The team of researchers, led by planetary sciences graduate student Ben Sharkey, used the University of Arizona-managed Large Binocular Telescope on Mount Graham in southern Arizona to observe Kamo`oalewa.

Near neighbour: The object is one of five known quasi-satellites ¿ a subcategory of near-Earth asteroids that orbit the sun but remain relatively close to Earth

Near neighbour: The object is one of five known quasi-satellites — a subcategory of near-Earth asteroids that orbit the sun but remain relatively close to Earth

Kamo`oalewa, whose name alludes to an offspring that travels on its own, was discovered by the PanSTARRS telescope in Hawaii in 2016. Its orbit in relation to Earth and the sun is pictured

Kamo`oalewa, whose name alludes to an offspring that travels on its own, was discovered by the PanSTARRS telescope in Hawaii in 2016. Its orbit in relation to Earth and the sun is pictured

‘I looked through every near-Earth asteroid spectrum we had access to, and nothing matched,’ said Sharkey.

The debate over Kamo`oalewa’s origins between Sharkey and his adviser, University of Arizona associate professor Vishnu Reddy, led to another three years of hunting for a plausible explanation.

‘We doubted ourselves to death,’ said Reddy, a co-author who started the project in 2016. After missing the chance to observe it in April 2020 due to a Covid-19 shutdown of the telescope, the team found the final piece of the puzzle in 2021.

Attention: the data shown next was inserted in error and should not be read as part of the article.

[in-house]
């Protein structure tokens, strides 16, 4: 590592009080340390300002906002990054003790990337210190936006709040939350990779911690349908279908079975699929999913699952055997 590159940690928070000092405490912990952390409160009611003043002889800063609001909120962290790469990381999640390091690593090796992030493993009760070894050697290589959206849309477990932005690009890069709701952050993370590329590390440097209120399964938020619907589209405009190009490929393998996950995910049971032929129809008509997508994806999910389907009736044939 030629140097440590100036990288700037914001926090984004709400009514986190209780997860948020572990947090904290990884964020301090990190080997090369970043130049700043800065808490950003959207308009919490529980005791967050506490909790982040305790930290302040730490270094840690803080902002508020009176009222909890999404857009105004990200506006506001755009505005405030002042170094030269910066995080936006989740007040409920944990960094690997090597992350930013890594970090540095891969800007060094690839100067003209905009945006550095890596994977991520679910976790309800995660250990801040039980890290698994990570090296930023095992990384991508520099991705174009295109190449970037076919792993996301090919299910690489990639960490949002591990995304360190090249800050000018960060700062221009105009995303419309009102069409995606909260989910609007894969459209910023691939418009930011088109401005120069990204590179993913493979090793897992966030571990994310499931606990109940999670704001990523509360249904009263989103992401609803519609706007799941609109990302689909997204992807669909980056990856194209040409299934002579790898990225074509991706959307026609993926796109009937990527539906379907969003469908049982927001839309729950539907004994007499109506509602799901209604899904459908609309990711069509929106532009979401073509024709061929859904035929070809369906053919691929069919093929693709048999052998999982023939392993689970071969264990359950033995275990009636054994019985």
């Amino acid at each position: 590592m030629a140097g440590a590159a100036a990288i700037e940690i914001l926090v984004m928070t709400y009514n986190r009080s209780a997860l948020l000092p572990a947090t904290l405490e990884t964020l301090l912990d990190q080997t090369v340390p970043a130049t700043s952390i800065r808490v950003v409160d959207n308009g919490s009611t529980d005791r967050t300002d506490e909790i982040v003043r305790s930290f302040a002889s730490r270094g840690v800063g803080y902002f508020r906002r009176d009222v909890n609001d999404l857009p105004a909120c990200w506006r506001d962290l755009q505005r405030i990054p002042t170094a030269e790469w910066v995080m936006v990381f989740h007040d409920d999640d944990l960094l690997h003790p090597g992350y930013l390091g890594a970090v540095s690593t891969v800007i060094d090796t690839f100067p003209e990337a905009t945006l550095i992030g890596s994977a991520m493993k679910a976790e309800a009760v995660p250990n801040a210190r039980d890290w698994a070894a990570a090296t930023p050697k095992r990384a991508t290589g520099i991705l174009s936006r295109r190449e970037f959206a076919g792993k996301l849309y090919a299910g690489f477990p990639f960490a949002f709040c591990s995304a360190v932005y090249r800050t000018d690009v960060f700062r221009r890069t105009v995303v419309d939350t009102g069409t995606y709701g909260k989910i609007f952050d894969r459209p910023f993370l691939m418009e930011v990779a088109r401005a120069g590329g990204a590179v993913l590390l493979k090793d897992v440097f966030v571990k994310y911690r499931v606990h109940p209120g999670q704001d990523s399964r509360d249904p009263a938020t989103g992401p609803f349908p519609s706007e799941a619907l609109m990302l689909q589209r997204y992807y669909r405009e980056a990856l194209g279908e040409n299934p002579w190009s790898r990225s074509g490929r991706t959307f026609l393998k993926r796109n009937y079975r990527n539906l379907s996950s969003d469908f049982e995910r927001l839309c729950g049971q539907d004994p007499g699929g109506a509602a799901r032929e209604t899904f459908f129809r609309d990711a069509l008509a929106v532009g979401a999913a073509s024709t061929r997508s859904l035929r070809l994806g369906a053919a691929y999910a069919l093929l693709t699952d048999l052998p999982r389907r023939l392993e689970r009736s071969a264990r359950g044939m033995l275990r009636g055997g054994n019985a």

‘This spring, we got much needed follow-up observations and went, “Wow it is real,”‘ Sharkey said. ‘It’s easier to explain with the moon than other ideas.’

Kamo`oalewa is about four million times fainter than the faintest star the human eye can see in a dark sky.

‘These challenging observations were enabled by the immense light gathering power, of the twin 8.4-meter telescopes of the Large Binocular Telescope,’ said study co-author Al Conrad, a staff scientist with the telescope.

The study also included data from the Lowell Discovery Telescope in Flagstaff, Arizona. 

Quasi-satellites follow elliptical orbits around the sun that are very similar to Earth’s.

They often look like they are orbiting Earth, like the moon, but actually remain gravitationally bound to the sun rather than Earth.

The new research has been published in the journal Communications Earth & Environment. 

Explained: The difference between an asteroid, meteorite and other space rocks

An asteroid is a large chunk of rock left over from collisions or the early solar system. Most are located between Mars and Jupiter in the Main Belt.

A comet is a rock covered in ice, methane and other compounds. Their orbits take them much further out of the solar system.

A meteor is what astronomers call a flash of light in the atmosphere when debris burns up.

This debris itself is known as a meteoroid. Most are so small they are vapourised in the atmosphere.

If any of this meteoroid makes it to Earth, it is called a meteorite.

Meteors, meteoroids and meteorites normally originate from asteroids and comets.

For example, if Earth passes through the tail of a comet, much of the debris burns up in the atmosphere, forming a meteor shower.